I started working at Accenture in 2006.
I saw my other young friends who were working in consulting and banking and traveling around the world and I wanted to do the same.
To be honest, when I applied I just cared about getting frequent flier points and hotel stays. The specific details of the type of work and technology I didn’t care about as long as I was in tech, at a big company, and my salary was similar to my peers which was my only frame of reference.
However, despite the usual “finding what you really want to do” struggle (and existential despair) of being young and in your twenties, I had a great time working there.
Consulting and corporate life get a bad rap, but although there were many Michael Scott from The Office types of days, large-tech and consulting companies are a nice extension of college and give you time and money and at least ONE direction to start moving towards.
Where you go from there is up to you.
I had no other ambitions but a paycheck and student loan repayment (who does at 22) so this was just fine by me.
It was fun, it was tough, there were long days and easy ones, but overall I took care of them by doing what I was supposed to (even when I initially had no clue how to) and they took care of me with decent pay and stocks that eventually did better.
I was also grateful that Google existed and I didn’t need 600 Java or SQL or Business Objects (now an SAP product) manuals on my desk like all the older folks.
- spent four years flying around the USA,
- went to St. Charles (near Chicago) a bunch of times for various training weeks (which is awesome when you’re younger),
- took a few months leave of absence to debate going to business school,
- then got an expat gig in India and decided to embrace it.
I spent the next 5 years in Bangalore, Mumbai, and Chennai just living the outsourcing lifestyle while pursuing my comedy hobbies as a young single dude on the side. Even when I was still in India, I got to take a leave of absence again to decide whether I wanted to stay or go.
I left in 2016 to do stand up comedy and digital stuff full time, as there was a comedy revolution in India and for better or worse (in hindsight) I wanted to be a part of it. Not because Accenture sucked (it was fine), or my boss sucked (he was great), or that I hated being in the corporate world (I love nice offices and free food and per diems I don’t always spend), but I just had this creative itch that wasn’t going to go anywhere and found something I liked doing even more so than the cool tech job with good perks and pay.
Had I never discovered comedy and YouTube and even writing this blog (all of which is much harder than staying up late fixing database issues), I’d probably still be there trying to sign million-dollar analytics deals, reading white papers, attending conferences, reviewing IT strategy roadmap decks and pretending to be excited on all the client calls.
I won’t lie and say I was “super passionate about helping our clients achieve high performance” or whatever corporate BS you have to say (which clients can sniff a mile away), but I found a job I liked and that was good at, which was just swell.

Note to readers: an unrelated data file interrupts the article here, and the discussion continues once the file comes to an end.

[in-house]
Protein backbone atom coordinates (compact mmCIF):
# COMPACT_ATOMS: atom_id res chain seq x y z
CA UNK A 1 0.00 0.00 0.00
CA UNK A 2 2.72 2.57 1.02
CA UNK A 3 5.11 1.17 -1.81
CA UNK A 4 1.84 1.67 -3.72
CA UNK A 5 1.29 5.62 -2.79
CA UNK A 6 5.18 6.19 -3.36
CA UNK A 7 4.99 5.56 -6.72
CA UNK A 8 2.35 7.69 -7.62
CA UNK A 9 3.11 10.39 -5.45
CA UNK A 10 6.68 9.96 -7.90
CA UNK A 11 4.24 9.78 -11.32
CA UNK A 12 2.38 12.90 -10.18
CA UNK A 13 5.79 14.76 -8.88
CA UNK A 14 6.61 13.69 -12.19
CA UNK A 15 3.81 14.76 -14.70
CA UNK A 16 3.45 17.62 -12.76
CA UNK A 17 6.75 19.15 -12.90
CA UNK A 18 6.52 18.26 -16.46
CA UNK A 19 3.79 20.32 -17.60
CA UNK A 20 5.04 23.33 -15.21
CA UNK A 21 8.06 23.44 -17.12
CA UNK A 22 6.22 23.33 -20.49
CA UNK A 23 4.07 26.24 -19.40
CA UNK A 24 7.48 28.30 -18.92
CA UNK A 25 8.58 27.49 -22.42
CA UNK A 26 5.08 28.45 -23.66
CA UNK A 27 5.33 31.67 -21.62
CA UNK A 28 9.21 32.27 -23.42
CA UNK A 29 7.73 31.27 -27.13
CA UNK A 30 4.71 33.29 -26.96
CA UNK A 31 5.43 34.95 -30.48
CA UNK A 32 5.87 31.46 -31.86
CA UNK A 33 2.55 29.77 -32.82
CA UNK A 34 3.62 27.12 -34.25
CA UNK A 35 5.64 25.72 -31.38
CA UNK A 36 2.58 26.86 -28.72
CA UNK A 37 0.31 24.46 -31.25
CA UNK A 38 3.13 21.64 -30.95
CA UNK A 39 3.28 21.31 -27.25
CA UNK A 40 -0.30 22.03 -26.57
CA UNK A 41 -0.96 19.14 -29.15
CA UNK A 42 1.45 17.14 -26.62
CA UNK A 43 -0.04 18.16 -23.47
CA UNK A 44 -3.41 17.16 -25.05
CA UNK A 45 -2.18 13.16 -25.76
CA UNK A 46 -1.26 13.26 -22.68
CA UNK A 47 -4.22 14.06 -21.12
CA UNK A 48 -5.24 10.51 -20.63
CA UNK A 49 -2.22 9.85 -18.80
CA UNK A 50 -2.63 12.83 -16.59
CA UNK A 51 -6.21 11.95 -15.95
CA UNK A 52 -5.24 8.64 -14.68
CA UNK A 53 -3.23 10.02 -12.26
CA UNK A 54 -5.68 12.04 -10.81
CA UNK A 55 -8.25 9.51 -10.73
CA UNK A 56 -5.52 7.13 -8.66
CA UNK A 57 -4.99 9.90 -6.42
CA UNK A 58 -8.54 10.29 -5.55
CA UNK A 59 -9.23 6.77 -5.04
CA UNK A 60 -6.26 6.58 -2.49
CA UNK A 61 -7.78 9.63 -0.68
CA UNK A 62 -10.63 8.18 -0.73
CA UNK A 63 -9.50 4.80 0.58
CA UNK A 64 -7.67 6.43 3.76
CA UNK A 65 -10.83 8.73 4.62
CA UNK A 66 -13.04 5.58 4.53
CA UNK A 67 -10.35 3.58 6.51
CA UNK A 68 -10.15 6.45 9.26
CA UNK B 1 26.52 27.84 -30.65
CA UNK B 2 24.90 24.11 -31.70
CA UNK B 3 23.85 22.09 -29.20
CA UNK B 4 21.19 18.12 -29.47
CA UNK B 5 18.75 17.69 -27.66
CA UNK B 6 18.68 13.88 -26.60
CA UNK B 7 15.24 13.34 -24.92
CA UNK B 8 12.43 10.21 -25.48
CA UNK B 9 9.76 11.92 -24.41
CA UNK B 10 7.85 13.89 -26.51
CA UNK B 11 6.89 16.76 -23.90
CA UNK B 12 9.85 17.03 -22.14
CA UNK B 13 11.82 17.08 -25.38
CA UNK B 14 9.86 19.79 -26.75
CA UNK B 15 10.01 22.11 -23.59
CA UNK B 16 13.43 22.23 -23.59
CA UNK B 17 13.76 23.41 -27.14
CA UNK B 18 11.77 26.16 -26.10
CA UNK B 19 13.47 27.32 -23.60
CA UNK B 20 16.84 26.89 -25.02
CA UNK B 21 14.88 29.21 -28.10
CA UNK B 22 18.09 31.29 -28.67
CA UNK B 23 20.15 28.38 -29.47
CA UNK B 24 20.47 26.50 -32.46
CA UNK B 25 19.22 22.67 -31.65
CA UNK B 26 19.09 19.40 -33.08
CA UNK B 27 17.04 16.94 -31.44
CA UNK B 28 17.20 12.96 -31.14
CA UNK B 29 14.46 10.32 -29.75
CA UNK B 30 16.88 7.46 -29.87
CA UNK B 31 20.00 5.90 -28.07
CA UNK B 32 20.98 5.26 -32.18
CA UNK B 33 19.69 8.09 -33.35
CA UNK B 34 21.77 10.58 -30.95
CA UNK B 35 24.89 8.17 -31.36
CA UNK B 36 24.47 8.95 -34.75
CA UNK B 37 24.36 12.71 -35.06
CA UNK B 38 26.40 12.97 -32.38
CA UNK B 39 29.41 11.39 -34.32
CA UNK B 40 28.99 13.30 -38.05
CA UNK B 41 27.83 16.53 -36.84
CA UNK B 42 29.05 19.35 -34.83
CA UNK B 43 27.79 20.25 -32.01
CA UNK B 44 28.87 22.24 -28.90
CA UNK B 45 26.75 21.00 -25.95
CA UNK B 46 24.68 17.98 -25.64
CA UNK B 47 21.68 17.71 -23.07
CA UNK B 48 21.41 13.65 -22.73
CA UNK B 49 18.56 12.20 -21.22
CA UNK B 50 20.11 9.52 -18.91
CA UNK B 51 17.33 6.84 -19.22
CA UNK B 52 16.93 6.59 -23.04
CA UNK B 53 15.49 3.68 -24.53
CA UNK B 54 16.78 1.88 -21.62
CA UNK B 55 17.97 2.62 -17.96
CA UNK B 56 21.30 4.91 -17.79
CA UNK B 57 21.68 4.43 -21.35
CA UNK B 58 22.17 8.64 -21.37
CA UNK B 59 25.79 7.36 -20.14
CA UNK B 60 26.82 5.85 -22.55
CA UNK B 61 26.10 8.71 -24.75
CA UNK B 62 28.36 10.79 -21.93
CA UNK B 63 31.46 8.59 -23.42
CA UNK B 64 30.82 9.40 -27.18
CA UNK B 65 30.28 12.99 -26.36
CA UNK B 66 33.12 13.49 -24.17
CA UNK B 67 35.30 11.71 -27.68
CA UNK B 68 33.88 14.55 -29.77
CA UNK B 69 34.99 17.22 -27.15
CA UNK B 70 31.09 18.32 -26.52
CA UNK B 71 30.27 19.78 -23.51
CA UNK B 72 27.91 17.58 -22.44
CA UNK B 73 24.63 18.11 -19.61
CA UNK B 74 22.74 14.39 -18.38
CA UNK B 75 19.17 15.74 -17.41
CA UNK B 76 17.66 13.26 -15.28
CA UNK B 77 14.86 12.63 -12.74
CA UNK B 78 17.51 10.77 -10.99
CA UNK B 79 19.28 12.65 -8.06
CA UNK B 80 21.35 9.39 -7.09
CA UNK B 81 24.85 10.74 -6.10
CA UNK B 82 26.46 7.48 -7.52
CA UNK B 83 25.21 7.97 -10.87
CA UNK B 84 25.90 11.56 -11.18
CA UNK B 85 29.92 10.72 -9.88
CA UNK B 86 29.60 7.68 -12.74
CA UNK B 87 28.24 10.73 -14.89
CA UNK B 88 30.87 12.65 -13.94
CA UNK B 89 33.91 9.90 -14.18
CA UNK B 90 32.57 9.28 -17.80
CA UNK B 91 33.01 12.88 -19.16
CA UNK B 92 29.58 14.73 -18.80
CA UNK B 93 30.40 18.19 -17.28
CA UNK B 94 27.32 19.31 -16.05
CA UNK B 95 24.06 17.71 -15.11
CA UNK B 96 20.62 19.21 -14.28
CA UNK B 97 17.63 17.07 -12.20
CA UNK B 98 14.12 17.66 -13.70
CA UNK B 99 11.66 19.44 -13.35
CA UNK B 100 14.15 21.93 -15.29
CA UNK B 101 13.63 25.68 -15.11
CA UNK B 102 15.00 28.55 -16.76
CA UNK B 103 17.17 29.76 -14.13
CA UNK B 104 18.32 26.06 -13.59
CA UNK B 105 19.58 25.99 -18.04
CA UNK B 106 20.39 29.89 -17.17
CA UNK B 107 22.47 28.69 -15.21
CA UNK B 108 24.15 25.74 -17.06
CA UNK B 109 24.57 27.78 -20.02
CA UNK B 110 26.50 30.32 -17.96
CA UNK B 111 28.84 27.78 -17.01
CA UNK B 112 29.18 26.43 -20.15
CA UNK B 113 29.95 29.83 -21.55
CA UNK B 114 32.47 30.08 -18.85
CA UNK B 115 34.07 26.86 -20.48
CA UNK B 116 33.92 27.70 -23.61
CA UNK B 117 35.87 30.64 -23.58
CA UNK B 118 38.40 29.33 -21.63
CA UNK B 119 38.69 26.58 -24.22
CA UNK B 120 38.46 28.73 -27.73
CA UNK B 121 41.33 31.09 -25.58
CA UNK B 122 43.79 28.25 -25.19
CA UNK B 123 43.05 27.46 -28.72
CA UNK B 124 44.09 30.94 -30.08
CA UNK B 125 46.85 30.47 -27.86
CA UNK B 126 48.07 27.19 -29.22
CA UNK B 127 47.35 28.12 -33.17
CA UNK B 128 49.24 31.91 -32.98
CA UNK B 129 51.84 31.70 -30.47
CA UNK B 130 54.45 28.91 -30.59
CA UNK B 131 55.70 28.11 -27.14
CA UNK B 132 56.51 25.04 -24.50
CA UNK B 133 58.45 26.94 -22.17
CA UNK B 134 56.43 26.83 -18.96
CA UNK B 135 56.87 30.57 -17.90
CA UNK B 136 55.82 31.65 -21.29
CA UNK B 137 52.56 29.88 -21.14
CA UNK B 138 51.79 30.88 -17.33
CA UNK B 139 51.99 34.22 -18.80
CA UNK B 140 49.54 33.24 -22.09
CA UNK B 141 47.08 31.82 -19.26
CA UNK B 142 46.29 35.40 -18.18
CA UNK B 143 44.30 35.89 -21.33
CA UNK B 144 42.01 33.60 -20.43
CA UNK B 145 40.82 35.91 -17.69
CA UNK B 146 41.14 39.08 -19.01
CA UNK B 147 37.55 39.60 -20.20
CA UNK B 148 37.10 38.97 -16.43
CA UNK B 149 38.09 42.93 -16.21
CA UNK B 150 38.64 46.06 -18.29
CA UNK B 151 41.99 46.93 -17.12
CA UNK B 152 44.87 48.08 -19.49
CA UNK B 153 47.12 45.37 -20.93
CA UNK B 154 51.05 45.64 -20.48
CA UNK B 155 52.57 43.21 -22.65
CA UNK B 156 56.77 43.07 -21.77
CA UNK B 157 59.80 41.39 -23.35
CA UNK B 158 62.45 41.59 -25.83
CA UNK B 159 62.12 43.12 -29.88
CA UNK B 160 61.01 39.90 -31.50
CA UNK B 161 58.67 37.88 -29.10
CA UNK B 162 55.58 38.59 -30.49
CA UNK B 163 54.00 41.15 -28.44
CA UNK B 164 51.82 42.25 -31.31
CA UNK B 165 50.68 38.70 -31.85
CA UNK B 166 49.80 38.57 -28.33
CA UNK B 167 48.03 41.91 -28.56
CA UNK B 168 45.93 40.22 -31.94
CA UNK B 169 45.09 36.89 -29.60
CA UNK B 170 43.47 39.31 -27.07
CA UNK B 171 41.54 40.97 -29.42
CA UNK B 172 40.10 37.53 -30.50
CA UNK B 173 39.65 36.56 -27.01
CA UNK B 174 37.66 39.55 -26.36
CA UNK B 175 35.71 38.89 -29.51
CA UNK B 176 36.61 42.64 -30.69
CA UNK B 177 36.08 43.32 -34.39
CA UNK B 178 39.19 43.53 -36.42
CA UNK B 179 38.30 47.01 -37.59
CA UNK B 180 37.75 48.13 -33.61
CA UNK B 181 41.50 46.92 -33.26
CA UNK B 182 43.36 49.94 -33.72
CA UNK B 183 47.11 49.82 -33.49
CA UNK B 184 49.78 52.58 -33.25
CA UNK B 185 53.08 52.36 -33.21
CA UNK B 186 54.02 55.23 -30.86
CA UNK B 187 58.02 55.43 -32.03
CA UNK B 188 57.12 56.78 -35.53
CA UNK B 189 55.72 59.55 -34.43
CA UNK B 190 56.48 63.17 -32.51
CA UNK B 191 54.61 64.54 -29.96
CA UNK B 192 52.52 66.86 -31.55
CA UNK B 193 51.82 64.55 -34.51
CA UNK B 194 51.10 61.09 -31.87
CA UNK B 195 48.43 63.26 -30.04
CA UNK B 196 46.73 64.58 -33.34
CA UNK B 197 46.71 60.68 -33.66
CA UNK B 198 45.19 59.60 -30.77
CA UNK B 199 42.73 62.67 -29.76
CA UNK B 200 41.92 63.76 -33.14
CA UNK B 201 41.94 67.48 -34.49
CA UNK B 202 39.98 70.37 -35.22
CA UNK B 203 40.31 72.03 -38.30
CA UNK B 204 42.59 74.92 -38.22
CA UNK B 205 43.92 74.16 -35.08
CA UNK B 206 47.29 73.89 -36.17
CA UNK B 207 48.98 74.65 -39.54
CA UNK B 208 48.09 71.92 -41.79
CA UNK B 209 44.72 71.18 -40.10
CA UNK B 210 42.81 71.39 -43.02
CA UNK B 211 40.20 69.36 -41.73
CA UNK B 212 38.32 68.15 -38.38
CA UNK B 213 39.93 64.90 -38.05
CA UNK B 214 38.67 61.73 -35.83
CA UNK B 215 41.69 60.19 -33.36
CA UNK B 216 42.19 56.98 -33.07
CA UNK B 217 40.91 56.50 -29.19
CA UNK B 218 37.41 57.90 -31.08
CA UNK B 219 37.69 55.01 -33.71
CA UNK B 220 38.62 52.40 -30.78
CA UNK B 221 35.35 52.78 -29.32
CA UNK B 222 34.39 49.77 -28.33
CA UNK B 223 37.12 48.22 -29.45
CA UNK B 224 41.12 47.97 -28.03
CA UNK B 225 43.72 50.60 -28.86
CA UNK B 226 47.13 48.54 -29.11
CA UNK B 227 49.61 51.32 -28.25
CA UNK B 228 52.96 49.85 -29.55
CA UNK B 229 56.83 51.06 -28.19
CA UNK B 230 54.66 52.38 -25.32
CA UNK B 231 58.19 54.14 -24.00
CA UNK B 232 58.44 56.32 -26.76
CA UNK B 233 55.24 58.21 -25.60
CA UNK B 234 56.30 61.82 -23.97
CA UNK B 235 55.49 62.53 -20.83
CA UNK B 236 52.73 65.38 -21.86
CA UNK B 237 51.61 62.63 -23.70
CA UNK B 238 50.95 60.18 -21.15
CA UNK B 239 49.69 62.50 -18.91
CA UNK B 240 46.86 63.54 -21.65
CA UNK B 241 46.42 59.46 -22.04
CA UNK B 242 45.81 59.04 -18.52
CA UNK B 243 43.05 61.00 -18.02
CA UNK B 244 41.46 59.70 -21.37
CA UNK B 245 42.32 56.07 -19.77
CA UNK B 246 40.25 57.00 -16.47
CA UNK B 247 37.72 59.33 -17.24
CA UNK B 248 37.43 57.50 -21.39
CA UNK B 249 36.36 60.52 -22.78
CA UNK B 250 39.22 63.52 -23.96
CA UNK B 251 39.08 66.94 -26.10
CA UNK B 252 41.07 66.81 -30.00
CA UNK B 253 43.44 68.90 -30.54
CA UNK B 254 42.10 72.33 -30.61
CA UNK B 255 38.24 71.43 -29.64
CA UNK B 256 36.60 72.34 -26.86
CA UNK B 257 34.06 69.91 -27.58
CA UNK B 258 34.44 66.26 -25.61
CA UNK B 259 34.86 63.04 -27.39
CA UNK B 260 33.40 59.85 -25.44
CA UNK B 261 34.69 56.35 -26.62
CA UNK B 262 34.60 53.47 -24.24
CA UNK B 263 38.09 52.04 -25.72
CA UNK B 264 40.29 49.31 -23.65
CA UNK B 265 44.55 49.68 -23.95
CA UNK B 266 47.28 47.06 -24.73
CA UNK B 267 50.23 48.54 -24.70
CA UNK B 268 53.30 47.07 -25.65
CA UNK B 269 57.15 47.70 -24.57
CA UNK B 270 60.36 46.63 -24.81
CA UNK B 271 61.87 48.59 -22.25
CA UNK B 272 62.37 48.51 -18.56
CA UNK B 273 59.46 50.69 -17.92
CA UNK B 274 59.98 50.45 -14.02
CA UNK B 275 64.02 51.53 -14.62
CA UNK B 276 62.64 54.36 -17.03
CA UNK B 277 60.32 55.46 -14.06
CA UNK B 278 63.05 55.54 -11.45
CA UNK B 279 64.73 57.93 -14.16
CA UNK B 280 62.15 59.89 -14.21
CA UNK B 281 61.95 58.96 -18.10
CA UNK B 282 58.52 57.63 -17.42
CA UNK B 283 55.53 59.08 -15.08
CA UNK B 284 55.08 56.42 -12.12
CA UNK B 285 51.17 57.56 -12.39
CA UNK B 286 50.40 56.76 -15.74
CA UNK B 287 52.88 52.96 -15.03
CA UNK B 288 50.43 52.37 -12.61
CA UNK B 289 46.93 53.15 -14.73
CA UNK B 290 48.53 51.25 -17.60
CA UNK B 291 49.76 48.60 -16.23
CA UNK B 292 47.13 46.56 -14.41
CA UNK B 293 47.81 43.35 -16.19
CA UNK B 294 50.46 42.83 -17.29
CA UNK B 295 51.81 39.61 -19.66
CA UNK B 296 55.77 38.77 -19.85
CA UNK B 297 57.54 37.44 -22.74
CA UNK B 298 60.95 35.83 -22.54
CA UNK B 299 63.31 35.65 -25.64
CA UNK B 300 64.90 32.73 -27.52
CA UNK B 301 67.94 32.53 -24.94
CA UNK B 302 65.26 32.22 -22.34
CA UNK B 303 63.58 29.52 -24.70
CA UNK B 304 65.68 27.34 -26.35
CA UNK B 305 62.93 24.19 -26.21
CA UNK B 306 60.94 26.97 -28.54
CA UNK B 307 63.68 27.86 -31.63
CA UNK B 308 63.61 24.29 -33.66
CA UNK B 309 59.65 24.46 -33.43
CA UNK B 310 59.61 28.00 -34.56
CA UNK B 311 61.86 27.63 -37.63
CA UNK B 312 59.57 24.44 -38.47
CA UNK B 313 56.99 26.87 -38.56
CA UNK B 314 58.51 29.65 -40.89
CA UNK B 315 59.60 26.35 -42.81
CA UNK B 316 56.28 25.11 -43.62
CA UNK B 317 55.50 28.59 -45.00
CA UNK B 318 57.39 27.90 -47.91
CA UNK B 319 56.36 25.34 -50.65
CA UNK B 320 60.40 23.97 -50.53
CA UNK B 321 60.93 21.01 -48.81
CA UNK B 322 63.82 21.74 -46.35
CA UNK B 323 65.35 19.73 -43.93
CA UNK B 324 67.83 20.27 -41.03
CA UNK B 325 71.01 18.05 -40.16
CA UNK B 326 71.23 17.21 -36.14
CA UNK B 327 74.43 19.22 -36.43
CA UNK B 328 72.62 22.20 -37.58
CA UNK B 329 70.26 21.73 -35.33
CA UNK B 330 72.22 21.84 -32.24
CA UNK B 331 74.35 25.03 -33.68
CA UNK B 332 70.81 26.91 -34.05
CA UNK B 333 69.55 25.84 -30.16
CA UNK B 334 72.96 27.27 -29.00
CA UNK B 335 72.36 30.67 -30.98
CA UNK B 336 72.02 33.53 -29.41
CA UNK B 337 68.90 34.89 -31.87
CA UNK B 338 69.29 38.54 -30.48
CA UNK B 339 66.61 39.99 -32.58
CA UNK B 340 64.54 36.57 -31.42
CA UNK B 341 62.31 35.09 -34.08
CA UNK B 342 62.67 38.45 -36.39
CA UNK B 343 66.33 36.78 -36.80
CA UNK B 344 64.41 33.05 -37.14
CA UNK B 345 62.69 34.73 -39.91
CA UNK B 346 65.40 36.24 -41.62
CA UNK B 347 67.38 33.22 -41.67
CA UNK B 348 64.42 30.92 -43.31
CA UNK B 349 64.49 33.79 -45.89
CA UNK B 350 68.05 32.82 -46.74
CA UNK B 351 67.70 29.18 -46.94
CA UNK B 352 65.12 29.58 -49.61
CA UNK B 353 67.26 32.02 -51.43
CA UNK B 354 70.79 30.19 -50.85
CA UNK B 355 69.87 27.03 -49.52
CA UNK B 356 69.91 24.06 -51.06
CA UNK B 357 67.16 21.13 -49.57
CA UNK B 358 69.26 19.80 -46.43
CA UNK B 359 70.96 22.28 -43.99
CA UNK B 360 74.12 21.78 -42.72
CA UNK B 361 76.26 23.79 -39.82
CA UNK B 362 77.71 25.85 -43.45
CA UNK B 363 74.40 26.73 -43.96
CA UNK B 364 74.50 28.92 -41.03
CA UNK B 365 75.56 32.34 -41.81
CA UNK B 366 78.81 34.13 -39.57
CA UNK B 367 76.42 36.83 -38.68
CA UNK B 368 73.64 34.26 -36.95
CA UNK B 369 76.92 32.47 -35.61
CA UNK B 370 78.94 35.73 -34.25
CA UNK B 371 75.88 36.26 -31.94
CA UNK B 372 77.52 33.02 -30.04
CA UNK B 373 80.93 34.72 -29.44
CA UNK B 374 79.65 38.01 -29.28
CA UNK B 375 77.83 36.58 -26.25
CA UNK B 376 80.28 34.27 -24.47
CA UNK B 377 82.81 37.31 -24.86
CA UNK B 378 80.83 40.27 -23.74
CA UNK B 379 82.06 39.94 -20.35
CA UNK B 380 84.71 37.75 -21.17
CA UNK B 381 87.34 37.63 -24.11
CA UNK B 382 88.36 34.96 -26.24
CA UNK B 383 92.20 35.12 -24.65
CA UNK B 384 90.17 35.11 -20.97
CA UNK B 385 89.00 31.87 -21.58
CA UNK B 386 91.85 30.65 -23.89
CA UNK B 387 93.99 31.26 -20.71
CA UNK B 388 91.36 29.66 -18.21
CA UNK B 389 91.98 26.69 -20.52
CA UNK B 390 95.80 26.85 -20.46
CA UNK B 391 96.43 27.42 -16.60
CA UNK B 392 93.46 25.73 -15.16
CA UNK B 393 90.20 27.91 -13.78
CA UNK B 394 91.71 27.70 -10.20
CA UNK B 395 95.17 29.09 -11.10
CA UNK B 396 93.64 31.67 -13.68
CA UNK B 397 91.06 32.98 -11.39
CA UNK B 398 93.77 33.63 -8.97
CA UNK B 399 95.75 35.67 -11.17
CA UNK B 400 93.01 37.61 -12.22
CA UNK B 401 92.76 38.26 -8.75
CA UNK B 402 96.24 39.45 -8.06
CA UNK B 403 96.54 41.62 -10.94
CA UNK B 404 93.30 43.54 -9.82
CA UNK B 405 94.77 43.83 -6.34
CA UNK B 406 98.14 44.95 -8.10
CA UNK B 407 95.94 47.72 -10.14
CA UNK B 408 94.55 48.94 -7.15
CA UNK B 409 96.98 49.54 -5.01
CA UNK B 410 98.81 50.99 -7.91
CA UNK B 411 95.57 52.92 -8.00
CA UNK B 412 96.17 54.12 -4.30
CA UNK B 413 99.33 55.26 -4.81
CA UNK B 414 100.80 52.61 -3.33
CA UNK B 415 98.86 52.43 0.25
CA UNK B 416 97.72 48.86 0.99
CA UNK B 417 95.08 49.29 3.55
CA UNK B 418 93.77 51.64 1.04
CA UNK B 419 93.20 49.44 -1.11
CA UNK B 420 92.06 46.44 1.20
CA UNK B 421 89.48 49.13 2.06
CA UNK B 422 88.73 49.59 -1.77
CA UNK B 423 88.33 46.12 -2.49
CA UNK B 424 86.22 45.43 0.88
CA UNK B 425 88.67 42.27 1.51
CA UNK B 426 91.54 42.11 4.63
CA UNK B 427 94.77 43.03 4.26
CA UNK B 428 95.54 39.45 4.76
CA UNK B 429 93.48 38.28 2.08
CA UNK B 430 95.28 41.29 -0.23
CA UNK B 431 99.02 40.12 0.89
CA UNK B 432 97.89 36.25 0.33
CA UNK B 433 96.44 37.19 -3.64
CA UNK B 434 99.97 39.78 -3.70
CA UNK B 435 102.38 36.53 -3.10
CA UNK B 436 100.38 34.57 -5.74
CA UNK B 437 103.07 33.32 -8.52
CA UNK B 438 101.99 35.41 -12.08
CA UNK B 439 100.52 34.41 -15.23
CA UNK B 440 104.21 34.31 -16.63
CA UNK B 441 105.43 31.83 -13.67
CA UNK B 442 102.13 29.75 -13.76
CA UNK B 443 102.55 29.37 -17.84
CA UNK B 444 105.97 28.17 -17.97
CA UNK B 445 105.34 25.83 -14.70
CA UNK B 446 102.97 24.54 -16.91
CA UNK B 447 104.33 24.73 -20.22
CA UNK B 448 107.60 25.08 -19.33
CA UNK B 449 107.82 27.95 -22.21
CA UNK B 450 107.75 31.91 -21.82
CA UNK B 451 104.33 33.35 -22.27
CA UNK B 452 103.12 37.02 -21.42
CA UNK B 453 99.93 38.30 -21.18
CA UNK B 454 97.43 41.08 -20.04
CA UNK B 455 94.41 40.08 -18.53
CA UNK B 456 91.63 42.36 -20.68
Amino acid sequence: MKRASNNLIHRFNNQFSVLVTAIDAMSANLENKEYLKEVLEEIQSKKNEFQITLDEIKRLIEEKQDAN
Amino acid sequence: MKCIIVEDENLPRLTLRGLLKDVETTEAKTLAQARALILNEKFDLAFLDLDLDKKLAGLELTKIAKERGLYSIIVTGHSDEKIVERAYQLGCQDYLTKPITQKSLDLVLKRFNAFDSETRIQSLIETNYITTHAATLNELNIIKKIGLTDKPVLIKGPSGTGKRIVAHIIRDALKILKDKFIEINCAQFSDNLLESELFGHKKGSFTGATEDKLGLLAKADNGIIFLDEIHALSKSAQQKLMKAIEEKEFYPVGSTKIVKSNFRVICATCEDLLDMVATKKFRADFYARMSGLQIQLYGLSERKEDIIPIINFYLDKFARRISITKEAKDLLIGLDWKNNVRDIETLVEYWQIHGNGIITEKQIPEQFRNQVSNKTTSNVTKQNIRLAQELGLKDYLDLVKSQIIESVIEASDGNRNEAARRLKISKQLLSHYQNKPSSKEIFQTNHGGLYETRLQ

I think most people in tech who don’t flat out hate their job probably feel the same way.
It’s not rocket science, but you’re getting paid hundreds of thousands of dollars to do something respectable, not super stressful yet sometimes challenging, and compensates you to live the life you really want (family, house, perks, boat, travel, whatever).
What’s so bad about that?
You can be a VP at Salesforce and be happy, or you can be an entrepreneur and be miserable, or vice versa. A job, just like spouse or kids won’t make you happy. It’ll just help get you there.
Most People’s Experience in IT or Corporate Life
A lot of people, both in India and America have a strange sense of entitlement on what companies are supposed to do for them. And the more the companies give, the more we expect.
In fact, I once met the CEO of another massive IT company that rhymes with “WINFO-CISS” and he said the same thing, that the youth expects too much too soon without putting in the time.
It’s like “Bro, that’s great you’re 22 and you want someone to send you to America or Sweden tomorrow, but put in the time for a few years so we know that if we train you, you won’t just leave for another company to make $5K more ok?
In India, you’ll hear things like “Biggest thieves dirty IT scoundrels and cheats they owe me two weeks back pay after I quit” and in America, you’ll hear people talking about busting their butts or being a corporate slave or whatever else people write on Glassdoor.
But like, give me a break maybe?
Take control of your destiny and extensive resources and make good things happen for yourself chief. Quit and start elsewhere if you find yourself in one of those miserable password reset support roles with no end in sight or step up and put in the hard work and emails and training courses to find something else, either internally or externally.
Everybody who complains about their job acts like it’s the company’s fault, when these days so many massive companies give you so many benefits and leeway.
The only thing they can’t teach you to do is to speak up for yourself, which you’ll have to learn on your own.
Many large tech companies even have these “make your own role” type of opportunities where you can just find your own corner to be productive in after a few years, yet people are still just jaded and upset.
The reality, I think is that people probably have bigger problems which they just want to blame on their employer (or spouse, or society) than figuring it out for themselves.
Remember That All Jobs Can Suck
I’m not saying Accenture is this amazing place, or technology consulting is all fun and no boring soul-crushing work sometimes, I’m just letting you know that every job can suck.
- Projects can be a waste of budget or be pointless,
- Managers can be horrible (I met a few at Accenture just like anywhere else)
- Finding purpose in your work on some ERP system you have no clue about for people you’ll never meet isn’t exactly easy.
But neither is eating your vegetables, learning to code or trying to learn a foreign language.
Eventually, however, you grow past it, find a way to make things line up for you, and build a unique experience that you’ll hopefully know what to do with down the road. In millennial words, you learn how to monetize your resume.
Also, you ever notice you only pay attention to the bad reviews and skim past the good ones? Restaurants, Amazon products, and yes, even at large companies on job review sites.
Is Accenture A Good Place to Work?
Accenture is a great place to work if you want a career, but not just a job.
They give you a couple of basic skills or put you on a technology path, but then you’re kind of just a freelancer looking for jobs again, only this time all the jobs are within Accenture.
From there you make contacts, upskill your resume and play the game of squeezing as much out of it as you can.